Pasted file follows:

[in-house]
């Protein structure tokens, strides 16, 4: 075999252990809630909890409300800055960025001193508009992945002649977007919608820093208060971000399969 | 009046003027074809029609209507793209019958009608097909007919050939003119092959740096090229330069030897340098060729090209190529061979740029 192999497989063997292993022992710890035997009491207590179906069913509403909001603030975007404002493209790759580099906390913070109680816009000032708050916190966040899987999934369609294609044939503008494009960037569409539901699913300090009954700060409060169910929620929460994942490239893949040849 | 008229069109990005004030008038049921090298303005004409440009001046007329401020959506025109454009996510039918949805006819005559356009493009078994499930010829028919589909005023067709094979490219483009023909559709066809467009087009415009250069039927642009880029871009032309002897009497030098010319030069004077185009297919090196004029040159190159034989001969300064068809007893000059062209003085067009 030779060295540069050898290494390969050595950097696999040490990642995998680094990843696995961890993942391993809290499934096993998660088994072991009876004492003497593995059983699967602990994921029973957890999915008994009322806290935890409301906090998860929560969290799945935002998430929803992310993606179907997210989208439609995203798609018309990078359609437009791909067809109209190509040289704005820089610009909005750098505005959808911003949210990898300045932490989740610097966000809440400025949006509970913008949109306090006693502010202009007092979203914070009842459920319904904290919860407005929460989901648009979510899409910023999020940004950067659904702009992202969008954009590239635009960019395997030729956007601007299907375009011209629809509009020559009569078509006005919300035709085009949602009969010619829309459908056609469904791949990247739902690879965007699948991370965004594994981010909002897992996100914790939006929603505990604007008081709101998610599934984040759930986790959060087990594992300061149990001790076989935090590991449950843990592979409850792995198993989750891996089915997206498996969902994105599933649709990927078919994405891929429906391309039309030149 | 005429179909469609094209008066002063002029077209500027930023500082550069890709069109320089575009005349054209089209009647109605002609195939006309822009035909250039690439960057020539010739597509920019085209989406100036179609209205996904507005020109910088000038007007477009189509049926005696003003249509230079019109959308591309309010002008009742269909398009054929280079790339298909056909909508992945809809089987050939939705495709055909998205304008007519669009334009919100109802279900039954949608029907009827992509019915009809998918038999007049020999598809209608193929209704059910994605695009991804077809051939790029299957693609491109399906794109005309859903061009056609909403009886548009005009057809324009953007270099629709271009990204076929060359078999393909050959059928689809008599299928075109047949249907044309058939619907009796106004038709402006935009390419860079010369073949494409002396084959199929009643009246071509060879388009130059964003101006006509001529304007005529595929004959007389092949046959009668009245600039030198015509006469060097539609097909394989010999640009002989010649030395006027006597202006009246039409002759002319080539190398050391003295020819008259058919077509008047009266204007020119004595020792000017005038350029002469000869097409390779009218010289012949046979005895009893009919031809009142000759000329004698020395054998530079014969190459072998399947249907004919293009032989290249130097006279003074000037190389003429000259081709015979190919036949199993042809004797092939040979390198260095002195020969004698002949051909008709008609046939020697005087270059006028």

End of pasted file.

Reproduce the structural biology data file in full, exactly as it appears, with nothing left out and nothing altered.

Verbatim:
[in-house]
């Protein structure tokens, strides 16, 4: 075999252990809630909890409300800055960025001193508009992945002649977007919608820093208060971000399969 | 009046003027074809029609209507793209019958009608097909007919050939003119092959740096090229330069030897340098060729090209190529061979740029 192999497989063997292993022992710890035997009491207590179906069913509403909001603030975007404002493209790759580099906390913070109680816009000032708050916190966040899987999934369609294609044939503008494009960037569409539901699913300090009954700060409060169910929620929460994942490239893949040849 | 008229069109990005004030008038049921090298303005004409440009001046007329401020959506025109454009996510039918949805006819005559356009493009078994499930010829028919589909005023067709094979490219483009023909559709066809467009087009415009250069039927642009880029871009032309002897009497030098010319030069004077185009297919090196004029040159190159034989001969300064068809007893000059062209003085067009 030779060295540069050898290494390969050595950097696999040490990642995998680094990843696995961890993942391993809290499934096993998660088994072991009876004492003497593995059983699967602990994921029973957890999915008994009322806290935890409301906090998860929560969290799945935002998430929803992310993606179907997210989208439609995203798609018309990078359609437009791909067809109209190509040289704005820089610009909005750098505005959808911003949210990898300045932490989740610097966000809440400025949006509970913008949109306090006693502010202009007092979203914070009842459920319904904290919860407005929460989901648009979510899409910023999020940004950067659904702009992202969008954009590239635009960019395997030729956007601007299907375009011209629809509009020559009569078509006005919300035709085009949602009969010619829309459908056609469904791949990247739902690879965007699948991370965004594994981010909002897992996100914790939006929603505990604007008081709101998610599934984040759930986790959060087990594992300061149990001790076989935090590991449950843990592979409850792995198993989750891996089915997206498996969902994105599933649709990927078919994405891929429906391309039309030149 | 005429179909469609094209008066002063002029077209500027930023500082550069890709069109320089575009005349054209089209009647109605002609195939006309822009035909250039690439960057020539010739597509920019085209989406100036179609209205996904507005020109910088000038007007477009189509049926005696003003249509230079019109959308591309309010002008009742269909398009054929280079790339298909056909909508992945809809089987050939939705495709055909998205304008007519669009334009919100109802279900039954949608029907009827992509019915009809998918038999007049020999598809209608193929209704059910994605695009991804077809051939790029299957693609491109399906794109005309859903061009056609909403009886548009005009057809324009953007270099629709271009990204076929060359078999393909050959059928689809008599299928075109047949249907044309058939619907009796106004038709402006935009390419860079010369073949494409002396084959199929009643009246071509060879388009130059964003101006006509001529304007005529595929004959007389092949046959009668009245600039030198015509006469060097539609097909394989010999640009002989010649030395006027006597202006009246039409002759002319080539190398050391003295020819008259058919077509008047009266204007020119004595020792000017005038350029002469000869097409390779009218010289012949046979005895009893009919031809009142000759000329004698020395054998530079014969190459072998399947249907004919293009032989290249130097006279003074000037190389003429000259081709015979190919036949199993042809004797092939040979390198260095002195020969004698002949051909008709008609046939020697005087270059006028």